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Providence - And I'll Recite An Old Myth  CD (album) cover

AND I'LL RECITE AN OLD MYTH

Providence

 

Neo-Prog

3.06 | 6 ratings

From Progarchives.com, the ultimate progressive rock music website

apps79
Special Collaborator
Neo Prog Team
3 stars By late-90's the majority of the early Providence line-up had changed.Gone were drummer Chiba Hideki, guitarist Miyamoto Kenichi and bassist Kazuno Tsuyoshi, replaced by Yuichi Sugiyama, Satoshi Ono and Yasuyuki Hirose respectively.Now with a more stable crew Tsukada had the opportunity to record the band's first officias album.''And I'll recite an old myth'' saw the light in 1989 on King Records,featuring the contribution of Christian Beya,guitarist of Atoll,on the 20 min. epic of the album.

Four long progressive tracks with a variety of tempos and styles is what this album is all about.''Galatea'' is a 14 min. fusion adventure,very much influenced by U.K. with definite hints of Eddie Jobson's style on keyboards and Holdsworth-like guitar solos.Female singer Yko Kubota has a sweet voice,singing mainly in high notes,while most of the track consists of complex interplays between keys,guitars and drums,except the last calm section,where some mellotron and piano gears things down.Good track,which however lacks in somewhat of conveincing solid structure.''Eternal children'' clocks at 8 minutes (the shortest of all tracks) and the U.K. influence becomes clearer,as this track is more song- based,maintaining its fusion-eque edge delivered by dominant keys and a heavy rhythm section.''Dream seeker's mirage'' comes like the slavation after the first 22 minutes fusion attack.Soft mellotron and acoustic guitars blended with Kubota's smooth vocals create a MOODY BLUES-like ballad atmosphere,though the track becomes a little boring through the way,due to its long duration and lack of changing moods.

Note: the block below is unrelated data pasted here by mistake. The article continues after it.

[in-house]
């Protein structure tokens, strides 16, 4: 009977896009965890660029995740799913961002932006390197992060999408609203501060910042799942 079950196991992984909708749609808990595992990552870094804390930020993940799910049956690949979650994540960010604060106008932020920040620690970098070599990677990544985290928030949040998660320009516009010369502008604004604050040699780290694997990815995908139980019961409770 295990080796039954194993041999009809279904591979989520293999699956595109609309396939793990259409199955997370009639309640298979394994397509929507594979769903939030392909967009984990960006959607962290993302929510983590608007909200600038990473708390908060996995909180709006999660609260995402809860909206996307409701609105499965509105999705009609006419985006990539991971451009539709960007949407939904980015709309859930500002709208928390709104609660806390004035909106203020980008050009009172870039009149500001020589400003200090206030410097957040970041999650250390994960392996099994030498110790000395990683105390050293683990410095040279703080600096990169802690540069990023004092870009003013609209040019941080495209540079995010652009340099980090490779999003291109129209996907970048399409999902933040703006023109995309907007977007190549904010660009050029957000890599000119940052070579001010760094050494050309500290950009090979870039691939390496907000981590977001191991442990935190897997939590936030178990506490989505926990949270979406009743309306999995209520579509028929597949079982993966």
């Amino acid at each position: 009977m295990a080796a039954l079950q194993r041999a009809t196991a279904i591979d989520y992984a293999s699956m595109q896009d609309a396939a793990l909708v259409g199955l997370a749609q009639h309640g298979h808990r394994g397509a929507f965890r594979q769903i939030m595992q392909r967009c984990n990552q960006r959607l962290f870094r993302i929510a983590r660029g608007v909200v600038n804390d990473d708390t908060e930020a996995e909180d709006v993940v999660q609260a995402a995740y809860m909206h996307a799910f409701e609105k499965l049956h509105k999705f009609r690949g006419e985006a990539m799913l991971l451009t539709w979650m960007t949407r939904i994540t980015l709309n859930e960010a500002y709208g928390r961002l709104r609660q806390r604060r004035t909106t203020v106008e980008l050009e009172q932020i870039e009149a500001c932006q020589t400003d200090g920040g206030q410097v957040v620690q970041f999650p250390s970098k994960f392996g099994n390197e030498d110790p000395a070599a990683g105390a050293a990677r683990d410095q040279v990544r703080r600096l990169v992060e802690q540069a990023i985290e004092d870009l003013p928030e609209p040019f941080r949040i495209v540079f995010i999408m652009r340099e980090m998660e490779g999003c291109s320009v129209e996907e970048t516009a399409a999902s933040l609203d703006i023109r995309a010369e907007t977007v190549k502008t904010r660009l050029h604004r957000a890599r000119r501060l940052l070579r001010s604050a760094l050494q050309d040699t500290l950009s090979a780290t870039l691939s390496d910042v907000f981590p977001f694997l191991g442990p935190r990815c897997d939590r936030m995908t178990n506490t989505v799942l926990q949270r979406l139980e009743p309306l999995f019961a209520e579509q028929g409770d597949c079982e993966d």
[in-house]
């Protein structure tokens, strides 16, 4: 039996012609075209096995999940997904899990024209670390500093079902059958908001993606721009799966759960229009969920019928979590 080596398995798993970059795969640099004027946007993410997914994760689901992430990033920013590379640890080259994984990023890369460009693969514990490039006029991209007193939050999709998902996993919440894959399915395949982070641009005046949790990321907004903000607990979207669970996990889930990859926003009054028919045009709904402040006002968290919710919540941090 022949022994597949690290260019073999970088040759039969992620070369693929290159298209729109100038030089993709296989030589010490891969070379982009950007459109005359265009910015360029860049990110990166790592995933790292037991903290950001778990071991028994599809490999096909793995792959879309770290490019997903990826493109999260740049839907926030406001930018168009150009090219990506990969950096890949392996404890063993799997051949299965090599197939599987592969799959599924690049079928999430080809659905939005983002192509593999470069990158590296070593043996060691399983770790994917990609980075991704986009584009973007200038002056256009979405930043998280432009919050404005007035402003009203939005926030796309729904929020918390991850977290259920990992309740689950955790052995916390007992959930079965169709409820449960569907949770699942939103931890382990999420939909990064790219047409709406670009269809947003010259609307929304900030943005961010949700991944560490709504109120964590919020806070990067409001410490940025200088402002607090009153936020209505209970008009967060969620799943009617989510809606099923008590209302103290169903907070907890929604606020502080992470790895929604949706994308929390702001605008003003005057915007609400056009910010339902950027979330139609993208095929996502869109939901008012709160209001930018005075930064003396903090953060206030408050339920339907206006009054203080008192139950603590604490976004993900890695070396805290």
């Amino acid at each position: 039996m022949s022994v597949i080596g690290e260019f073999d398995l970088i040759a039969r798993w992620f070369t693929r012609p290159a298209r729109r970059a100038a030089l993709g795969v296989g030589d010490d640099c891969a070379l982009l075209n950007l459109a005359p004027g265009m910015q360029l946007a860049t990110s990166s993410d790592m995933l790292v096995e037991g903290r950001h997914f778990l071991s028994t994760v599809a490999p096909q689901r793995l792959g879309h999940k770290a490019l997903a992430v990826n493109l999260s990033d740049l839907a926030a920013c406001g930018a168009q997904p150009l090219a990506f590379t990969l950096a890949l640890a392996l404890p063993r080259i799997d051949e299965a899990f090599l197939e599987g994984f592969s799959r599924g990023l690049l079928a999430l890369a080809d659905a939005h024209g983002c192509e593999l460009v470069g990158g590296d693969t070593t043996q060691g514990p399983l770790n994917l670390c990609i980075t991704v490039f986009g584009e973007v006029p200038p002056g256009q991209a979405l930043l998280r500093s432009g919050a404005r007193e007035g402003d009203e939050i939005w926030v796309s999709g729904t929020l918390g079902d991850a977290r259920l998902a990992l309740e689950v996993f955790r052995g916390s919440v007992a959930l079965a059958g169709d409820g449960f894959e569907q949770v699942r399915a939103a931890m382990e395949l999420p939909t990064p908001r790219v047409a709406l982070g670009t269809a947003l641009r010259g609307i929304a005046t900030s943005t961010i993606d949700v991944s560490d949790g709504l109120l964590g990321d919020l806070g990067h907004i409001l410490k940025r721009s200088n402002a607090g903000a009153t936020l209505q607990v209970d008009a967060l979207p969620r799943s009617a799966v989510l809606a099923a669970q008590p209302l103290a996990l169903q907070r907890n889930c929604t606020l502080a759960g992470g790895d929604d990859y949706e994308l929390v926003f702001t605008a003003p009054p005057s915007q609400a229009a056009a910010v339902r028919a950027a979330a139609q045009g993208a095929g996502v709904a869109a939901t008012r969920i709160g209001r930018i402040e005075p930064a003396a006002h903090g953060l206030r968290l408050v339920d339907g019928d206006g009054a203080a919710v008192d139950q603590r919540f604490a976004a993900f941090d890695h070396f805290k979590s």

Facts seem to disappoint me a bit by this point and I had to wait for the 20 min. opus to see if my taste for this album would change.The calm opening notes are followed by mellotron/organ-led nice 'n' groovy passages and a soft symphonic approach later.At the middle vprepare for a jazzy piano/drums obscurity,before Tsukada returns with grandiose symphonic keys to introduce the listener a heavy prog territory with fantastic guitar and piano work.Closing to the end and after a mass of complex fusion parts,Kubota accompanies the band with high-pitched vocals on a mellotron-filled ending with an acoustic closing part.Not a killer track,but a very interesting one.

I'm torn between 2 and 3 stars for this one.The first three tracks are not above average.The band is technically skillful,but all of them are missing of memorable moments.The closer is actually quite good,stepping nice and easy from acoustic music and Fusion to Symphonic Rock and Heavy Prog.At the end I will have to go with the 3 star rating,trying to compare this with U.K.'s (the band sounding closer to PROVIDENCE) masterpiece debut.Not even close to it in terms of composition level,but technically at the same level.Go for it at a reasonable price. (The album has been re-issued on CD)

PS:How the hell is this band listed as Neo Progressive?Not a moment of neo prog in here!

apps79 | 3/5 |

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